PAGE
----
Learning to Shut Up

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There’s nothing like an international tragedy to bring out the wit in people. One doesn’t have to imagine the comic potential in Malaysia Airlines’ second airplane disaster killing hundreds of people because Jason Biggs does it for you.

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Hard up for a Hamas joke for the next cocktail party you attend this week? Hey, Bill Maher can take care of it on your end:

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And if you happen to be on TV hosting a live show when some horrific news story happens (which, let’s face it, is not an impossibility given the explosion of regular people like us on TV these days), you can always count on some random prankster to call in and lighten things the way this guy, posing as an eyewitness military expert, did for MSNBC’s Krystal Ball this week.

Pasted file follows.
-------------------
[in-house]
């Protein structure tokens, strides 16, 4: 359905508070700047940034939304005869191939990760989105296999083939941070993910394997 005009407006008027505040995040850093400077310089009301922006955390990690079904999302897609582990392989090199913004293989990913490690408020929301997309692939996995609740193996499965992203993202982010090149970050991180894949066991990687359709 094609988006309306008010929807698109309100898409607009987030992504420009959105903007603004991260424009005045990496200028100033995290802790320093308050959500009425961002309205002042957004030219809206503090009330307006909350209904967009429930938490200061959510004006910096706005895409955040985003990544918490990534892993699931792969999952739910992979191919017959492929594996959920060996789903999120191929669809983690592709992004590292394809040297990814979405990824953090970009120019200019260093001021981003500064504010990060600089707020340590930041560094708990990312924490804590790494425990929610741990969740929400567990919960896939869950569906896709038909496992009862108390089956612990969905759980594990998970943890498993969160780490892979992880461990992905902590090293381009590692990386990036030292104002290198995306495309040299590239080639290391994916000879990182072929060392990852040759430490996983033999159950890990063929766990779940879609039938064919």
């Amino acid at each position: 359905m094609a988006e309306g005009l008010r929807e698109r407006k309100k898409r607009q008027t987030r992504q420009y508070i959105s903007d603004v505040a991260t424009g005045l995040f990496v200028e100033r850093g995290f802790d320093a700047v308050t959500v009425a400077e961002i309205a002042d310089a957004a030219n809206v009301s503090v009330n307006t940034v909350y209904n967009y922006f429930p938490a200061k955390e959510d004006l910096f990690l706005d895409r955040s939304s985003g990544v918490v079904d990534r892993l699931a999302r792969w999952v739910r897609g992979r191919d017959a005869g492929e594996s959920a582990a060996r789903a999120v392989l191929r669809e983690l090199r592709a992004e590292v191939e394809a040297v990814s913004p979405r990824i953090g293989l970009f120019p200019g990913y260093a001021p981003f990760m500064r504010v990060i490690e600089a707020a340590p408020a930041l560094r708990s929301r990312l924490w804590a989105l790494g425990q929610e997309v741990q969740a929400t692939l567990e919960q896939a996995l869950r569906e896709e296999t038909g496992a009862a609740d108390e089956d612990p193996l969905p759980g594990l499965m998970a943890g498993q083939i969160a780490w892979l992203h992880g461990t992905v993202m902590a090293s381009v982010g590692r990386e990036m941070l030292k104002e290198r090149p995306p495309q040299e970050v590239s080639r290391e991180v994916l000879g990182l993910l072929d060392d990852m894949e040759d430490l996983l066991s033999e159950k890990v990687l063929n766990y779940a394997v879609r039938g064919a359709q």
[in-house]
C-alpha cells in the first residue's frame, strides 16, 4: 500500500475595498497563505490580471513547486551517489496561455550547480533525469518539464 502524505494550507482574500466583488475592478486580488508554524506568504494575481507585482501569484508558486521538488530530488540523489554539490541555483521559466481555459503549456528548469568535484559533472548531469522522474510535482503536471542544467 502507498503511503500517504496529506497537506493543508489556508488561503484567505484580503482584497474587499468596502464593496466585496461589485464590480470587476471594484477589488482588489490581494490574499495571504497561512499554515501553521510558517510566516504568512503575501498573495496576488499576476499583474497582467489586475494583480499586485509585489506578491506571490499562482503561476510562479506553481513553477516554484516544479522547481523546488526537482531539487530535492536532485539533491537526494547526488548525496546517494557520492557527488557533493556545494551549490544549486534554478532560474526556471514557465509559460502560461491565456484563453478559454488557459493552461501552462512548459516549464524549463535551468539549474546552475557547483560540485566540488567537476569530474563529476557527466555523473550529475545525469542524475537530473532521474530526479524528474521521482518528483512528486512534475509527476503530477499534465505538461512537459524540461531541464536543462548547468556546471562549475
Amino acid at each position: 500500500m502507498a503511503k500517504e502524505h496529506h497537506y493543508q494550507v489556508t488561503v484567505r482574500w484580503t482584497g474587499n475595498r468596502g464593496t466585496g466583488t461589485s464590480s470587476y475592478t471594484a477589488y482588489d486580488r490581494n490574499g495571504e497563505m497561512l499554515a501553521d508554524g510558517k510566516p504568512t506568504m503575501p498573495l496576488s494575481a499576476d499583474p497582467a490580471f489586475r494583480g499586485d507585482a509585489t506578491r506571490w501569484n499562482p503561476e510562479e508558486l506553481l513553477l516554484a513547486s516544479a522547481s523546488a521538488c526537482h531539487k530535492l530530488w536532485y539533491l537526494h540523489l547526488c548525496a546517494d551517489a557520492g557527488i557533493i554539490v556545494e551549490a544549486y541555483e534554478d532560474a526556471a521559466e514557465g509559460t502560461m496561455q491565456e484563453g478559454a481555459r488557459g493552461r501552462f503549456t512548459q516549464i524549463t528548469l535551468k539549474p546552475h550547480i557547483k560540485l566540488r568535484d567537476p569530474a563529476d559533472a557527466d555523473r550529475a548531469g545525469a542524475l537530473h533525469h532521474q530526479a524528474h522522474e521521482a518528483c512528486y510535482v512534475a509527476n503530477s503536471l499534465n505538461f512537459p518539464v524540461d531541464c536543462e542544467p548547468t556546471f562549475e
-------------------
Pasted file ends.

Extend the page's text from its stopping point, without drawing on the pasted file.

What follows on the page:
KB: Please tell us what you saw on the ground there in the Ukraine?

Prankster: Well, I was looking out the window and I saw a projectile flying through the sky, and it would appear that the plane was shot down by a blast of wind from Howard Stern’s ass.

KB: So it would appear the plane was shot down – can you tell us any more from your military training of what sort of missile system that may have been coming from?

Prankster: Boy, you’re a dumbass, aren’t you?

Click here to watch the unfortunate interview

Click here to watch the clip… if you can.